Back in March, some of the financial sector's leading analysts bumped the chances of a global economic recession from 20 percent to 30 percent. The chances are still minuscule, but the danger always looms. And given the tragic consequences of the Great Recession, any new indicators leading to another potential recession ought to be met with, at the very least, a tone of seriousness. Today, with the Brexit referendum passing in favor of leaving the European Union, and the subsequent decline in the British pound and, specifically, worsening indicators leading toward a British recession, there's renewed fears of the Brexit shockfront crushing neighboring economies as well.
In the United States, meanwhile, the Republican position on Brexit seems to be based upon everything except the economic repercussions. Instead, the GOP's posture appears to be simply blurting the opposite of whatever President Obama and the Democrats have to say about it. Indeed, the standard for any GOP argument since 2008 has been, simply put, Opposite Day. If Obama's for it, they're against it — even if Obama's position was once a GOP position (the individual mandate, NSA metadata collection, predator drones, immigration reform, cap-and-trade, and the list goes on). While the GOP never really supported Brexit, they should have, especially knowing that the E.U. was one of the U.S.'s signature achievements after World War II, further assuring there aren't continued world wars as the atomic age began. Beyond that, the possibility of a Brexit-induced recession should've frightened them away. However, we're assuming the GOP is driven by rational policy choices in 2016. It's not.
Donald Trump, for his part, isn't interested in the justifications for, or the post-war history of Europe. He's only really interested in taking a position because, as with his party, it's the opposite of Obama's and Hillary's. Had he been less driven to blurt a reaction to a potentially cataclysmic event -- an event that he was totally unfamiliar with just a month ago, and if he had thought through a strategy that was a slightly more detailed than the 140 character limit on Twitter, he would've picked up on a golden opportunity to link Hillary and the Obama administration to a forthcoming recession, regardless of whether it was precipitated by Brexit.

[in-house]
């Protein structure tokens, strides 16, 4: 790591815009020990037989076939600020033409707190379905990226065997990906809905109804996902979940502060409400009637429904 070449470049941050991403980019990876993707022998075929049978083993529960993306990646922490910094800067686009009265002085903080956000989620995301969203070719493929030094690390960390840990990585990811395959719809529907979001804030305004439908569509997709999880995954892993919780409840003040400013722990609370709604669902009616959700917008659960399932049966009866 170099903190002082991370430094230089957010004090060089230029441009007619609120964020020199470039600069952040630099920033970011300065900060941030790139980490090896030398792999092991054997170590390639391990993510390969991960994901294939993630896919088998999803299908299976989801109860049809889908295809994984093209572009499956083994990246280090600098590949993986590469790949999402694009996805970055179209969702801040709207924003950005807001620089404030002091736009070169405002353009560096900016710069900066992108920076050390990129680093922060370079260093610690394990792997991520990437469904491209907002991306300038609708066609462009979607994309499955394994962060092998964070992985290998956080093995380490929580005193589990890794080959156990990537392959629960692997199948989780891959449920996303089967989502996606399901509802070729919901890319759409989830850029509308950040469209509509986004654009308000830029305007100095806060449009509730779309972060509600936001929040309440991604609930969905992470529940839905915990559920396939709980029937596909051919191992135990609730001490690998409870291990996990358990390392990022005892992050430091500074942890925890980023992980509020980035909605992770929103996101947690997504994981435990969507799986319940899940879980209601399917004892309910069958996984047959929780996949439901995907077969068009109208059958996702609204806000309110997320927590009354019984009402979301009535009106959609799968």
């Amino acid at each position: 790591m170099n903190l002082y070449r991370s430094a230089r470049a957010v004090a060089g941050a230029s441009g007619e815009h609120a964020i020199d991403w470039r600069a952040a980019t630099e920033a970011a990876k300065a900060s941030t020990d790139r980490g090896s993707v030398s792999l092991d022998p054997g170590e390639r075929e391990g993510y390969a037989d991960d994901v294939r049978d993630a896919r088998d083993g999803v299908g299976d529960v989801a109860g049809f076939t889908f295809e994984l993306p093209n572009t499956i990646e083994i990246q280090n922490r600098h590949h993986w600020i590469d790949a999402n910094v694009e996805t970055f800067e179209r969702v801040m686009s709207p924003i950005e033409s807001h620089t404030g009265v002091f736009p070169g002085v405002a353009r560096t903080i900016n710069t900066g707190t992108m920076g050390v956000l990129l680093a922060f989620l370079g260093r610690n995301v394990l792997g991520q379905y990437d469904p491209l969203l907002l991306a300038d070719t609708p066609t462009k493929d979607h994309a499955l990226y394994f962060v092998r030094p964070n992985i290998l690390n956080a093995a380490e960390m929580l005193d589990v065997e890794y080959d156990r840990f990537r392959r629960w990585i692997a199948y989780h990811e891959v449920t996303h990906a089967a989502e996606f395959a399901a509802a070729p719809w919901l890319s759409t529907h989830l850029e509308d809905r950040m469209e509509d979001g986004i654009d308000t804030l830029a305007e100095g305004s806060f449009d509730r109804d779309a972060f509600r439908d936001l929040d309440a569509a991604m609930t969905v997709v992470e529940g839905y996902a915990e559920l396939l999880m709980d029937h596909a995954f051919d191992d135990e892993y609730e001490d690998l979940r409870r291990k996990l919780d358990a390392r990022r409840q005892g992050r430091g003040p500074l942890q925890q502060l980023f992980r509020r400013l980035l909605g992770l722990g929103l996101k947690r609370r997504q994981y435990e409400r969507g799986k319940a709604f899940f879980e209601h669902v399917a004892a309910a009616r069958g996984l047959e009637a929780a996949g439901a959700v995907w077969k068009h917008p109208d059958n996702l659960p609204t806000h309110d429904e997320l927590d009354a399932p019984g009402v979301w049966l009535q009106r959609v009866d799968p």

This week, while appearing on stage with Elizabeth Warren for the first time, Hillary Clinton accurately observed that the Wall Street fallout from Brexit cost Americans around $100 billion, all of which vanished when the markets reacted to the Trump-supported Brexit vote:
“And on Friday, when Britain voted to leave the European Union, he crowed from his golf course about how the disruption could end up creating higher profits for that golf course, even though within 24 hours Americans lost $100 billion from our 401(k)s. He tried to turn a global economic challenge into an infomercial.”
Average Americans weren't the only people impacted by Trump's beloved Brexit vote. Around 400 of his fellow billionaires (if you believe what he says about his net worth) worldwide lost $196.2 billion due to the "leave" vote. This is what Trump supports? Weird. At the very least, experts at Goldman-Sachs are foreseeing a decline in the U.S. economy from around 2.25 percent growth to two-percent straight up. Britain itself appears to be poised for a recession late this year or in early 2017.
Nevertheless, Trump missed a fantastic opportunity to sidestep the Brexit vote and, therefore, to fully blame a would-be recession on Hillary Clinton and her allies in the Obama administration. Instead, if Brexit continues to disrupt the world economy, he'll absolutely remain on-record as having supported the spark that touched off the decline. Simultaneously and moving forward, Hillary can easily marry Trump to Brexit and brand the downturn as the "Trump Recession." Conversely, had Trump kept his self-defeating mouth shut and, perhaps, continued to mock disabled people -- you know, because he has "the best words" -- he could've solely linked Hillary and Obama to the recession, without even mentioning Brexit as an inciting incident.
But, once again, Trump stepped into the pitch and, for no real political gain, took a fastball to the side of his clown-wigged noggin. Sure, Trump is politically astute enough to realize that playing Opposite Day politics plays well with his brainwashed cult-like base. They're with him no matter what, so, in the near-term it shouldn't matter. After all, another feature of modern GOP strategy is political expedience over long-term gains. Trump's got a lock on around 30 percent of American voters, but he's clearly underestimating the number of Republicans, like George Will, Glenn Beck or Sen. Mark Kirk (R-Ill.), who are easily capable of sidestepping a vote for Trump and supporting someone -- anyone -- else, not to mention the scores of moderate undecided voters. The question moving forward is whether Trump is capable of making any winnable political choices, given how he's vowed to "have so much winning, you may get tired of winning." Instead of positioning himself to immediately link Hillary to a sputtering economy, he's linked himself to it.
He's, in effect, dropped the ball on two issue areas that are normally owned by the GOP: the economy and national security. According to the new ABC News / Washington Post poll, Obama's approval on the economy is hovering around 55 percent, while Hillary has been seen more favorably than Trump on her reaction to Orlando. If Trump can't win on these issues, he might as well give up. And I'm not sure he hasn't.